After Netflix’s The Boy Who Harnessed the Wind became available on Mar. 1, I dived right in as I’m always fascinated to see how stories out of Africa are framed on the global stage through film.
The film is an adaptation of Malawian author William Kamkwamba’s memoir, co-written with Bryan Mealer. It narrates the story of a family and a community that grapples with a food crisis based on events in early 2000 Malawi.
Hollywood star Chiwetel Ejiofor is both the director and plays the role of Trywell, the father of William played by young Kenyan actor Maxwell Simba. The film brought together a multi-national cast featuring Aïssa Maïga, a Senegalese-born French actress who plays William’s mother Agnes, Lemogang Tsipa, a South African actor who takes the role of a teacher and Noma Dumezweni, an English actress of eSwatini origin.
With Ejiofor being British-Nigerian, I was curious as to how he would deliver a film that features a famine in Africa without stripping away the humanity and agency of the people as it all too often done. He manages to show the hard work of a people betrayed by a complex range of factors; climate change, a corrupt and violent government and the impact of global companies on local environment. But even in the face of such complexity and high handedness, there are honest community leaders pushing for government to put community first.
This Malawian story resonates on so many levels. If you speak Bantu languages you will be lucky to catch many phrases in Chichewa, the language of the film which will sound like home and the film runs back and forth between Chichewa and English.
I have read critics of the actors’ language grasp and it’s understandable when your home story is delivered in anything short of your people’s proficiency but the power of this feature film remains. Ejiofor’s dedication to take on a story, set in its original place and tell it in the language is something that should be normalized. You can tell African stories in African languages and get the success and recognition you deserve.
Many of the scenes and settings were familiar and relatable for many of us from average rural homes that struggled and still struggle to educate children. That heart-in-mouth moment when the teacher read your name out loud because your parents hadn’t paid school fees and you had to make the humiliating trek home. The dogmatic school system and structure the British left behind and that many poor communities retain was all too familiar.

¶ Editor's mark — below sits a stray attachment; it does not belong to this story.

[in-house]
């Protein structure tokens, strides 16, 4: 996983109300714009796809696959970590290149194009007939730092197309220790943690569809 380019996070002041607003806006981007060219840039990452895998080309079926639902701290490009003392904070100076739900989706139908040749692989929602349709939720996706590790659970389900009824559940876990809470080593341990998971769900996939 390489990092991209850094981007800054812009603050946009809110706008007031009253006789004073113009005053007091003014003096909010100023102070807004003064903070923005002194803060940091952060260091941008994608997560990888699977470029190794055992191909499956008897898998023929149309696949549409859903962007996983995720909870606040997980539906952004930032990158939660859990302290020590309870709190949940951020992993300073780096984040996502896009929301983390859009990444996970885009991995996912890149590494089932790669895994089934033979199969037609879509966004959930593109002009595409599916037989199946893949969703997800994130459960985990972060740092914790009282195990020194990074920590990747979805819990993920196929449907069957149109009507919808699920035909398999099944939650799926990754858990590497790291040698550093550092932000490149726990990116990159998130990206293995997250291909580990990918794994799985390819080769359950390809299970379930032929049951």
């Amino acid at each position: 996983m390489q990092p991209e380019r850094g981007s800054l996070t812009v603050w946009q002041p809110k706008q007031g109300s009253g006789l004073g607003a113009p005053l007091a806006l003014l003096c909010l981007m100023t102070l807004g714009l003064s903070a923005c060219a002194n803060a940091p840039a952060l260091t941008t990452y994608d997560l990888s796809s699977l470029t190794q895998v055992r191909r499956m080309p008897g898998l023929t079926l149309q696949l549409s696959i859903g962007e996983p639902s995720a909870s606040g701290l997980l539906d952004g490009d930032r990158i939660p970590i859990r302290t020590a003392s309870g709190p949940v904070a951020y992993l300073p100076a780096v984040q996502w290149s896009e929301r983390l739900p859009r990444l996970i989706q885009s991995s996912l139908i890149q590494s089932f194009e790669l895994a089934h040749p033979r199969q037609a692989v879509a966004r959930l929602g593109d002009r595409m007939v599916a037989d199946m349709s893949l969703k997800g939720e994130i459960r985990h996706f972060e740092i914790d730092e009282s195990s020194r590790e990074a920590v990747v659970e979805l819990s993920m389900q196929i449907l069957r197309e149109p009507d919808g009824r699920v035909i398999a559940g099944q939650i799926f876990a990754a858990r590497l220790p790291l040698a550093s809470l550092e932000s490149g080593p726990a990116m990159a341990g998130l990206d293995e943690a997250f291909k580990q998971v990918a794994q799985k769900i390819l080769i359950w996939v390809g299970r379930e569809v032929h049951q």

But there was fun and life lessons like the clever ways you beat the odds, find a way to come back to class or library as you pray your parents soon get the money.
William’s sister’s story is what millions of young girls go through on the continent. Anne finishes secondary school but cannot get into university because of the food crisis has depleted the family savings. Reasons might vary but Anne is like millions of girls as we see the continent’s higher education gross enrollment rate remains lower for women in the absence of financial aid programs to better target low-income students. Anne ends up escaping with her teacher as they are both affected by the crisis.
The star of the film William who perfectly played by Maxwell, a young Kenyan actor delivers the story about innovation at a time when this has become a buzzword only to have meaning for few educated urban dwelling youth in some few scattered hubs across the continent. How would a William be supported in today’s world where a lot is going into innovation of a particular kind while underestimating the capacities of many children’s creativity.
William’s story shatters the stereotypes that many current innovation efforts keep targeting. The knowledge of many disadvantaged young people, who are the majority of our countries, must be tapped into beyond lip service if the story of William teaches us anything.
William’s windmill, an idea he picked by stealthily reading some of the oldest books his local school library saved a community from famine yet the question remains how much has been built on his efforts to serve communities in Malawi.
The very flooding problem William’s family faces in the early 2000s is still a huge issue there with more than twenty people dead and thousands affected by the latest flooding. The resilience of Trywell and his family and the creativity of William shows the improvisation and skills that can be harnessed when faced with a crisis but ultimately, the answer lies in the good governance that the family was pushing for. Their skepticism towards the state of democracy speaks to many.
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